Summit raises many memories
By Jo Robinson - Ethnic of love
Sitting in the Black and Brown Male Summit gave sense to forgotten quandaries from my childhood.
The eighth annual Black and Brown Male Summit, was held on Nov. 18. It was advertised that men of color should attend, and me, being a black male, decided I should go.
The whole day was filled with men of color in their late 20s to mid 40s who told really cool stories of how they traversed the education field to get far in life.
One noticeable thing they all seemed to acknowledge, was the struggle of being a minority male in school.
During this summit, I experienced stories that randomly invoked peculiar moments that I remembered from primary school.
One such example being when the keynote speaker, Jason Chu, who is Asian American, told the audience about his grandmother's inherently racist bias against black people when she immigrated to America.
He attributed it to the media representation of black culture in American media, such as gang violence, oversexualization of black women's bodies, the improper vernacular used in television shows or rap songs, etc.
When I heard about Chu's grandmother, I remembered the discomfort I felt whenever my friends brought me to their homes while their grandparents were around.
For some reason, when he told us about his grandmother, the long forgotten tense silences, strained smiles, and long stares I had received upon first entering a friend's home once again confounded me.
The odd reasons my friends gave to explain why we couldn't study at their house anymore, suddenly burned its way from the back to the front of my mind.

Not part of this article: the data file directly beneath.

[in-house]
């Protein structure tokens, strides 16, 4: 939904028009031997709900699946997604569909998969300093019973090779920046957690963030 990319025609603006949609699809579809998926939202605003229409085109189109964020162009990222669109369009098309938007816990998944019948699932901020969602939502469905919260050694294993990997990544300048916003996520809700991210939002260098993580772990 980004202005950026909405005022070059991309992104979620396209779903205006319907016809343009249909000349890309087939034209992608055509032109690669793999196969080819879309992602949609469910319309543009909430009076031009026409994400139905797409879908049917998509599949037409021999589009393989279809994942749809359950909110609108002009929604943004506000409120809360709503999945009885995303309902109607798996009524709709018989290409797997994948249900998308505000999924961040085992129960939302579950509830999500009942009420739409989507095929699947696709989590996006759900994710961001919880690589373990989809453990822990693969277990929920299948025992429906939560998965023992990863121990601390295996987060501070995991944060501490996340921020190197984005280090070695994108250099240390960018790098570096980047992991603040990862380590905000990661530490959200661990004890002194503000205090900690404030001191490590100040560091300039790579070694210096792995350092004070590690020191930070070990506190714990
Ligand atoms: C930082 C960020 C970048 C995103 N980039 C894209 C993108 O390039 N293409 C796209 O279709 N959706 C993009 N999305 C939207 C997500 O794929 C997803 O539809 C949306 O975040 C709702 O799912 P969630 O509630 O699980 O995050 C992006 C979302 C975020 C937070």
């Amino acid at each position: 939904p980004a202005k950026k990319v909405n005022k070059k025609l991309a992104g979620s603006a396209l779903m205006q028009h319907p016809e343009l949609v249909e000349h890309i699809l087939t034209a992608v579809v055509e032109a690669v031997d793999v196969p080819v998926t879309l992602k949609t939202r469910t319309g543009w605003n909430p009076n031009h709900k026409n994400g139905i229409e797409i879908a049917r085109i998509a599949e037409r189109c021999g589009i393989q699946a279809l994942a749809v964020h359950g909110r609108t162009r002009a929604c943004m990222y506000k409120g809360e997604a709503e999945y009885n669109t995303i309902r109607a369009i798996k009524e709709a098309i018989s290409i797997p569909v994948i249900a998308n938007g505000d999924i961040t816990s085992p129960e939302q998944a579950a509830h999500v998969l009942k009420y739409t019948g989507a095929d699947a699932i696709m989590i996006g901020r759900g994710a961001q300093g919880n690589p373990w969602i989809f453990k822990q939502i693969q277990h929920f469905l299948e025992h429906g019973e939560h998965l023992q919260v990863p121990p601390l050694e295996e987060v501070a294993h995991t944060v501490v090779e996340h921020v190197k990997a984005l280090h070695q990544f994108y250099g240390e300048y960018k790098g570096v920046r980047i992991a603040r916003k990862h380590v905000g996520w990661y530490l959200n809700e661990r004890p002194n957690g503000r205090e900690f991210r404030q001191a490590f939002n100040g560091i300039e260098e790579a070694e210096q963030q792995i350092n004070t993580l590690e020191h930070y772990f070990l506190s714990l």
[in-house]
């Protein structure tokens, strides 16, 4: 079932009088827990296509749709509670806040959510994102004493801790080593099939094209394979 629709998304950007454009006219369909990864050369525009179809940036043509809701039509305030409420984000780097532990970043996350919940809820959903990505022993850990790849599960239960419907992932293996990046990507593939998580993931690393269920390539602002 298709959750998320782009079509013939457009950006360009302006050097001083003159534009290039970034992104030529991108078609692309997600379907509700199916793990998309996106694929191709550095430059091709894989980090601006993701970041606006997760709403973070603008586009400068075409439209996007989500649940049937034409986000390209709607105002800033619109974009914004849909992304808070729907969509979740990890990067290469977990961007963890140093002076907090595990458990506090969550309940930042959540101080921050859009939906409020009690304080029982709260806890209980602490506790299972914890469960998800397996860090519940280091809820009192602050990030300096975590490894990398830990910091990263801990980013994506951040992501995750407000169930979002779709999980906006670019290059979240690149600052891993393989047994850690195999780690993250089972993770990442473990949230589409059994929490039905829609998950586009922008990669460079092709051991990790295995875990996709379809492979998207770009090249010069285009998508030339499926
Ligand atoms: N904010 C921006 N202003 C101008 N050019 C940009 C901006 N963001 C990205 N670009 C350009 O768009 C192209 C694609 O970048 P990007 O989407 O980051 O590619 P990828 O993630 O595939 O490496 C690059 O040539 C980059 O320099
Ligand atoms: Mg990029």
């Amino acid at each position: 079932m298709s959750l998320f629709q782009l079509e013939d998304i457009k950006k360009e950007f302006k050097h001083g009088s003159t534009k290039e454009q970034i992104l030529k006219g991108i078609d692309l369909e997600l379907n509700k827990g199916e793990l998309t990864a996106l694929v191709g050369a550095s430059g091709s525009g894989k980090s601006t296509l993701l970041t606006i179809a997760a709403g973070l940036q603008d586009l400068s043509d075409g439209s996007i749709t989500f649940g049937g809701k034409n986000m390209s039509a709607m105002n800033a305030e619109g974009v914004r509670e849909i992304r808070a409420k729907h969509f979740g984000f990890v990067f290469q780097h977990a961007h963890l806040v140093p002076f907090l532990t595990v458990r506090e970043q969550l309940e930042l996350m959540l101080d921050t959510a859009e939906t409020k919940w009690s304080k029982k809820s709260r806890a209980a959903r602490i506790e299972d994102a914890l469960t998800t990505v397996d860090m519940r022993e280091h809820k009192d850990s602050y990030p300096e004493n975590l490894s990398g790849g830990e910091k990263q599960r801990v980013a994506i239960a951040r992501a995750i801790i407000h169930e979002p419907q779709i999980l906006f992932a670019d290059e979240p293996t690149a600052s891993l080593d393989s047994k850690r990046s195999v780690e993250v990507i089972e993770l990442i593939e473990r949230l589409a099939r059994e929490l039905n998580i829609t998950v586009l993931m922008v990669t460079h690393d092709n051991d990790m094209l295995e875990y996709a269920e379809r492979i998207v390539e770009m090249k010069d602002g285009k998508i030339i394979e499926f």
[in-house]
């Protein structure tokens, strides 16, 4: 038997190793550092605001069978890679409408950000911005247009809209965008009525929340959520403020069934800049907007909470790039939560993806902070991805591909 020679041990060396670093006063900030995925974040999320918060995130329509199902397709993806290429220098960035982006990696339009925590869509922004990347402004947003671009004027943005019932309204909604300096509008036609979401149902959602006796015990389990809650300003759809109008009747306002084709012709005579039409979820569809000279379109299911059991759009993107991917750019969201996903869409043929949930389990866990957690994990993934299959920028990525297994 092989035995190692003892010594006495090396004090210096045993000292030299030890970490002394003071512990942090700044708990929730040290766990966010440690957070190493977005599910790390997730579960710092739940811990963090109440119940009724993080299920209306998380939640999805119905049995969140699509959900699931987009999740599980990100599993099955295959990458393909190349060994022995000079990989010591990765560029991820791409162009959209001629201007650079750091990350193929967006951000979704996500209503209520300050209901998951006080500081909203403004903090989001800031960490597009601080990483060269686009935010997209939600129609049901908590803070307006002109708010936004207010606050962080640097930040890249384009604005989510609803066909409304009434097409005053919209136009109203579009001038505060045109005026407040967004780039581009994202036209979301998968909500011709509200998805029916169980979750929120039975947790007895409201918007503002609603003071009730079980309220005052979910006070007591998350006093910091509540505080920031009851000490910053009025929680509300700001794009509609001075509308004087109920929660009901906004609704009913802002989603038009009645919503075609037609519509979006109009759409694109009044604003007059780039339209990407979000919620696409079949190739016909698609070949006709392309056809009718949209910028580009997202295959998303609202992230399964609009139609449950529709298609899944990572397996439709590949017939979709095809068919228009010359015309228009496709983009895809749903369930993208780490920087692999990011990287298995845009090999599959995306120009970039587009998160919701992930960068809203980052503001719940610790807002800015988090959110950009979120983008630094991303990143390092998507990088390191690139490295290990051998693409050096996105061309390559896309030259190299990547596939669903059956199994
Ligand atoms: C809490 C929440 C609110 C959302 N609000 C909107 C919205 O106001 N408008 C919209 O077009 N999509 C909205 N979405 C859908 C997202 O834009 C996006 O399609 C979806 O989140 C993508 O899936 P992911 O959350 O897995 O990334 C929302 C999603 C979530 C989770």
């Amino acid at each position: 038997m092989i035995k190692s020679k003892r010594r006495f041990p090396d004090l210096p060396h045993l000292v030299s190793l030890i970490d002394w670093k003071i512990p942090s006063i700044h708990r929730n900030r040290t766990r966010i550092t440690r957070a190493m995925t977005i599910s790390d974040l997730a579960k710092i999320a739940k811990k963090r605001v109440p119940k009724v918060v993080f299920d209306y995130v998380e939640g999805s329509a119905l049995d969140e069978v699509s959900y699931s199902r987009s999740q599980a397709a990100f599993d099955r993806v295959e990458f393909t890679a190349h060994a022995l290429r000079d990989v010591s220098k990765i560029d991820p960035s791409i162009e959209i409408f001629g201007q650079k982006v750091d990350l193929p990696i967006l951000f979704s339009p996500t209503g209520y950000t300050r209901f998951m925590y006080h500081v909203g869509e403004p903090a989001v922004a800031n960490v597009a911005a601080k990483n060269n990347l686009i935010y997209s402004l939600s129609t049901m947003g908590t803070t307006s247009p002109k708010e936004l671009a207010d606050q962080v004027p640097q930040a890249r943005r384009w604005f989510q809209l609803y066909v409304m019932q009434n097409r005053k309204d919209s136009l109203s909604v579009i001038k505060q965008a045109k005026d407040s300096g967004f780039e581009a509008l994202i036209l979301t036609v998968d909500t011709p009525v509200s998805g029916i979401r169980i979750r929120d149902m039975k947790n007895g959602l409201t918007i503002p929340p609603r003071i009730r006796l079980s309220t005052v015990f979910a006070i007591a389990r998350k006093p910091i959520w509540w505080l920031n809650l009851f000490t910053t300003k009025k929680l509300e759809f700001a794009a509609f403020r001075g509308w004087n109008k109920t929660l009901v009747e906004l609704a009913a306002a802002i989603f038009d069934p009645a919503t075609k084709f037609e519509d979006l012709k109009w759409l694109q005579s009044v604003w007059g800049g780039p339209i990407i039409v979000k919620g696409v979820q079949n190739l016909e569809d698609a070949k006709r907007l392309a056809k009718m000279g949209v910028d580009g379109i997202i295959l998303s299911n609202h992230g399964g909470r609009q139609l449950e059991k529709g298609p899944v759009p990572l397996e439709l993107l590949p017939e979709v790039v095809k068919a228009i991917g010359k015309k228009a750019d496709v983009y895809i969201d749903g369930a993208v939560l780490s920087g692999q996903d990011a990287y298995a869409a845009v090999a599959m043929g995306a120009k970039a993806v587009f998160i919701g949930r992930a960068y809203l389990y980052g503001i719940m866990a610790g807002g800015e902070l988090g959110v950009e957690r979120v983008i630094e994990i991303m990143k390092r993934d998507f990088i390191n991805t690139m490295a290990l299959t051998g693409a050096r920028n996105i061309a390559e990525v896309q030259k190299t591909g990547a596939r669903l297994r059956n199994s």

Chu spoke about his battle with racism in his community.
"It is a norm in my culture to feel uncomfortable with African Americans, but that is a setback to the whole minorities becoming successful thing," Chu said. "We truly can't reach it without all of us validating each other's truth of self."
In the end, I learned that some aspects of American racism span all throughout the world, and the way in which we can combat it is by addressing the fear and anger some of the older generations of our families hold against people they know nothing about.
A lot of the time I find myself biting my tongue whenever I hear something that has made me uncomfortable in an otherwise normal situation.
One such time was when I finally spoke up about the conservative thoughts expressed by my great-uncles on women in the work place.
I found three things that day, one being my courage; another being the ability to exchange in an extremely long conversation with stubborn old men; and thirdly, that if I could address some of the prejudices the people closest to me hold, I can become bolder when I hear blatant sexist, racist, homophobic, transphobic, and overall nasty remarks on the street.